“Of course I feel angry but, more than that, I feel extremely saddened – saddened that what had been a lovely evening was turned around so quickly but more saddened that Charlie had not been allowed to do what other people can do because she is disabled.

“She was not hurting anyone and never would. She is a delightful girl whose chief aim in life is to please people.

“She was so distraught by what happened that she is still crying about it the following morning. She keeps saying that everyone hates her, that everything is her fault, that she wants to die and that she wishes she wasn’t disabled.

“It is heartbreaking and totally unjust.

“The Equality Act exists so that people are not treated unfairly because of their disability. Not only was Charlie treated unfairly, the licensee also broke the law because I had told him about her disabilities and he had no good reason to ask her to leave.

“If she had been doing anything to cause any nuisance to anyone (not that she ever would) then, of course, I would have willingly taken her away.

“It was Pride weekend in Brighton – a glorious celebration of the total acceptance of and non-discrimination of a group of people of whom Charlie and I have many friends.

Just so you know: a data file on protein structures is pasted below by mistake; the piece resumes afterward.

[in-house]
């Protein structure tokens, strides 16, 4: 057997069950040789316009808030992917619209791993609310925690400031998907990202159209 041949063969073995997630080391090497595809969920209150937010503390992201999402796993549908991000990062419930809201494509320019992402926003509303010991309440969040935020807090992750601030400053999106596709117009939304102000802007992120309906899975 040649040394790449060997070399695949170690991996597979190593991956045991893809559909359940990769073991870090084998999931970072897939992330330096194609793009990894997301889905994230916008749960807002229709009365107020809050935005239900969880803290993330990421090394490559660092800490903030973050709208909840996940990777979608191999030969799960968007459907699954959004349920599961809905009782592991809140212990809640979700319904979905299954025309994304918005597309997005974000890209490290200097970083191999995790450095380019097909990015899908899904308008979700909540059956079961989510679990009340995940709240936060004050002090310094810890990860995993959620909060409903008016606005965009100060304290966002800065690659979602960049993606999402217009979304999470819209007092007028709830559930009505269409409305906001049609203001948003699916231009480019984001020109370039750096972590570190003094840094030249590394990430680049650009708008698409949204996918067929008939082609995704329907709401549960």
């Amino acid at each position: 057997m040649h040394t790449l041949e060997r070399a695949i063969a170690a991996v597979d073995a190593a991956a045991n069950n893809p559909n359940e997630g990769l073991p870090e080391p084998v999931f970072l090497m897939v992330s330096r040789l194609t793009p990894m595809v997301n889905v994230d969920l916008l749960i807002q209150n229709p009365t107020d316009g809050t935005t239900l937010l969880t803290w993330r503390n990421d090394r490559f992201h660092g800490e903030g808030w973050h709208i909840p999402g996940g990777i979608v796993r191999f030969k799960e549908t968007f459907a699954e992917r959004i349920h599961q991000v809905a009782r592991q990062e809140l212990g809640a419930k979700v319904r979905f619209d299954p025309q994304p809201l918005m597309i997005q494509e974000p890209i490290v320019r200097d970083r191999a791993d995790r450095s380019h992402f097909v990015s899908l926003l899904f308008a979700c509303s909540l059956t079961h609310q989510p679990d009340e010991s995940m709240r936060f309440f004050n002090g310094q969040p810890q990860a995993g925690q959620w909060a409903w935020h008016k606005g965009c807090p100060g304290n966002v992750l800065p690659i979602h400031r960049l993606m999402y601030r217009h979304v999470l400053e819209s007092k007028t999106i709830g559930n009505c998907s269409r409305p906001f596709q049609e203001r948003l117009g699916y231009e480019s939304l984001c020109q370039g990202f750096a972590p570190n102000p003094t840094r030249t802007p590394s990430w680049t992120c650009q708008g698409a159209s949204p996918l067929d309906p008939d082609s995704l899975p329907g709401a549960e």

“We always watch the Pride parade and Charlie loves it. It is ironic that it was during this wonderful weekend that Charlie was discriminated against: proof that, although one group of people are now completely deservedly accepted in Brighton, another group – the disabled – aren’t.

“How sad and how very un-Brighton.”

Mash Tun apology to Jenny and Charlie Skelton from Aaron Williams aka Azzy

Jenny also posted two updates last night. The first said: “I am overwhelmed and so grateful for everyone’s comments about this situation.

“Charlie and I had hardly any sleep last night. She was traumatised and didn’t understand what she had done wrong.

“A few people have asked if they can share this post. I would be extremely thankful if you could share it because I absolutely do not want this to happen to anyone else.”

The second update said: “What can I say but ‘wow’. I am completely staggered at the response regarding this incident, particularly from those who know Charlie and who have been so kind about her.

“It is clearly an emotive issue and I would like to try to use this collective incensed response to address the way in which mental and invisible disabilities are treated across the board so that they can elicit the same acknowledgment and non-discrimination as visible disabilities attract (supposedly and hopefully).

“I have just checked my Junk folder and there were apology emails in there from both Enterprise Inns and Laine Pub Company (joint owners/operators of the Mash Tun).

“They both say that they will investigate the incident. I will keep you all updated. Once again, my sincere and grateful thanks go to everyone who has supported me and Charlie.”